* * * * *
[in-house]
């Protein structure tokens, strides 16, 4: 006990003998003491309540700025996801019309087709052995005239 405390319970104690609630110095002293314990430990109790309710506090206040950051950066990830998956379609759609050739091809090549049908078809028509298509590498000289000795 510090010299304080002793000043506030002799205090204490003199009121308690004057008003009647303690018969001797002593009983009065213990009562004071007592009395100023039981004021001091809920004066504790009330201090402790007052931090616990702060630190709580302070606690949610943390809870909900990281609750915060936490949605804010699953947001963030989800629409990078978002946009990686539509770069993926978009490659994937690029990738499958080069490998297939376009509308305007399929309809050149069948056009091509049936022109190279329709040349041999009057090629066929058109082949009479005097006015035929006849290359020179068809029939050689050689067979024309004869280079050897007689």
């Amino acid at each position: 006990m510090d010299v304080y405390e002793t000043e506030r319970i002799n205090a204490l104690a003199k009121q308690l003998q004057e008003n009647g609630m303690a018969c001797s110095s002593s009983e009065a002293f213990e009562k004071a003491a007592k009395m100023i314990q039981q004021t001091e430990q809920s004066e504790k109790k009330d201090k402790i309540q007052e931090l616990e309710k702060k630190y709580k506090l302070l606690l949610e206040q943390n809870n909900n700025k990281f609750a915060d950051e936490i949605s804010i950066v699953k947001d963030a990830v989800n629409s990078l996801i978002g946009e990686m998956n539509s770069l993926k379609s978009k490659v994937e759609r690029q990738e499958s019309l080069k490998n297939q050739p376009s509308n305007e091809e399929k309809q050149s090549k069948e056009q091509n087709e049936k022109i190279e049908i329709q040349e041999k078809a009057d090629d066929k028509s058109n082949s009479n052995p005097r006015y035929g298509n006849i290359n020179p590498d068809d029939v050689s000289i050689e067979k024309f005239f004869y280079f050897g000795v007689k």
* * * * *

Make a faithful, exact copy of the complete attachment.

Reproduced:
[in-house]
């Protein structure tokens, strides 16, 4: 006990003998003491309540700025996801019309087709052995005239 405390319970104690609630110095002293314990430990109790309710506090206040950051950066990830998956379609759609050739091809090549049908078809028509298509590498000289000795 510090010299304080002793000043506030002799205090204490003199009121308690004057008003009647303690018969001797002593009983009065213990009562004071007592009395100023039981004021001091809920004066504790009330201090402790007052931090616990702060630190709580302070606690949610943390809870909900990281609750915060936490949605804010699953947001963030989800629409990078978002946009990686539509770069993926978009490659994937690029990738499958080069490998297939376009509308305007399929309809050149069948056009091509049936022109190279329709040349041999009057090629066929058109082949009479005097006015035929006849290359020179068809029939050689050689067979024309004869280079050897007689």
């Amino acid at each position: 006990m510090d010299v304080y405390e002793t000043e506030r319970i002799n205090a204490l104690a003199k009121q308690l003998q004057e008003n009647g609630m303690a018969c001797s110095s002593s009983e009065a002293f213990e009562k004071a003491a007592k009395m100023i314990q039981q004021t001091e430990q809920s004066e504790k109790k009330d201090k402790i309540q007052e931090l616990e309710k702060k630190y709580k506090l302070l606690l949610e206040q943390n809870n909900n700025k990281f609750a915060d950051e936490i949605s804010i950066v699953k947001d963030a990830v989800n629409s990078l996801i978002g946009e990686m998956n539509s770069l993926k379609s978009k490659v994937e759609r690029q990738e499958s019309l080069k490998n297939q050739p376009s509308n305007e091809e399929k309809q050149s090549k069948e056009q091509n087709e049936k022109i190279e049908i329709q040349e041999k078809a009057d090629d066929k028509s058109n082949s009479n052995p005097r006015y035929g298509n006849i290359n020179p590498d068809d029939v050689s000289i050689e067979k024309f005239f004869y280079f050897g000795v007689k």